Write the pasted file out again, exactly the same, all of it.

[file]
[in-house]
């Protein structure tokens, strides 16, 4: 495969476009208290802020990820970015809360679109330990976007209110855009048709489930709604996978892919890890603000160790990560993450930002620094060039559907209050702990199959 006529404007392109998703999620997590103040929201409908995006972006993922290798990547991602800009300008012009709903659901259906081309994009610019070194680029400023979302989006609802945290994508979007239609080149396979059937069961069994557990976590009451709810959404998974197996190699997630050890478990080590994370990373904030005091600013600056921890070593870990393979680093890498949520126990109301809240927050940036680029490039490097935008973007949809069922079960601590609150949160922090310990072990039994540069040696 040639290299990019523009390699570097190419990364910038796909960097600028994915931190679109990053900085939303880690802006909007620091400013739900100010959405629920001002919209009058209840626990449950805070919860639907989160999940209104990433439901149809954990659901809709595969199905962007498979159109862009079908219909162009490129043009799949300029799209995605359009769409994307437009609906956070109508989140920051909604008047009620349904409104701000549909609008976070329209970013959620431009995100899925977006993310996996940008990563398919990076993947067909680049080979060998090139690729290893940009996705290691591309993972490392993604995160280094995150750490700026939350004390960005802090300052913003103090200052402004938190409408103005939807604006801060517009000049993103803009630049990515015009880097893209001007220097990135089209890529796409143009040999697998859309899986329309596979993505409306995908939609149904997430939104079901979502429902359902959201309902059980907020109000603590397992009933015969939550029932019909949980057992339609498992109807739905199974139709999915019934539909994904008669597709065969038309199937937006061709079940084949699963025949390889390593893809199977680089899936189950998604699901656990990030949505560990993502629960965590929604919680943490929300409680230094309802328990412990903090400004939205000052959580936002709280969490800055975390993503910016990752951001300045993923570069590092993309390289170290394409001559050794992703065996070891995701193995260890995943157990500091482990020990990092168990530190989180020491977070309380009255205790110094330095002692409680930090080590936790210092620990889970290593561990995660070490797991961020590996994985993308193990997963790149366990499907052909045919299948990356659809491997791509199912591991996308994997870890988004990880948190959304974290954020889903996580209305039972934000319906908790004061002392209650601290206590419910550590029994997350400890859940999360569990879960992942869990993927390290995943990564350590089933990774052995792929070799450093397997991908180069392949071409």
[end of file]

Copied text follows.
[in-house]
């Protein structure tokens, strides 16, 4: 495969476009208290802020990820970015809360679109330990976007209110855009048709489930709604996978892919890890603000160790990560993450930002620094060039559907209050702990199959 006529404007392109998703999620997590103040929201409908995006972006993922290798990547991602800009300008012009709903659901259906081309994009610019070194680029400023979302989006609802945290994508979007239609080149396979059937069961069994557990976590009451709810959404998974197996190699997630050890478990080590994370990373904030005091600013600056921890070593870990393979680093890498949520126990109301809240927050940036680029490039490097935008973007949809069922079960601590609150949160922090310990072990039994540069040696 040639290299990019523009390699570097190419990364910038796909960097600028994915931190679109990053900085939303880690802006909007620091400013739900100010959405629920001002919209009058209840626990449950805070919860639907989160999940209104990433439901149809954990659901809709595969199905962007498979159109862009079908219909162009490129043009799949300029799209995605359009769409994307437009609906956070109508989140920051909604008047009620349904409104701000549909609008976070329209970013959620431009995100899925977006993310996996940008990563398919990076993947067909680049080979060998090139690729290893940009996705290691591309993972490392993604995160280094995150750490700026939350004390960005802090300052913003103090200052402004938190409408103005939807604006801060517009000049993103803009630049990515015009880097893209001007220097990135089209890529796409143009040999697998859309899986329309596979993505409306995908939609149904997430939104079901979502429902359902959201309902059980907020109000603590397992009933015969939550029932019909949980057992339609498992109807739905199974139709999915019934539909994904008669597709065969038309199937937006061709079940084949699963025949390889390593893809199977680089899936189950998604699901656990990030949505560990993502629960965590929604919680943490929300409680230094309802328990412990903090400004939205000052959580936002709280969490800055975390993503910016990752951001300045993923570069590092993309390289170290394409001559050794992703065996070891995701193995260890995943157990500091482990020990990092168990530190989180020491977070309380009255205790110094330095002692409680930090080590936790210092620990889970290593561990995660070490797991961020590996994985993308193990997963790149366990499907052909045919299948990356659809491997791509199912591991996308994997870890988004990880948190959304974290954020889903996580209305039972934000319906908790004061002392209650601290206590419910550590029994997350400890859940999360569990879960992942869990993927390290995943990564350590089933990774052995792929070799450093397997991908180069392949071409």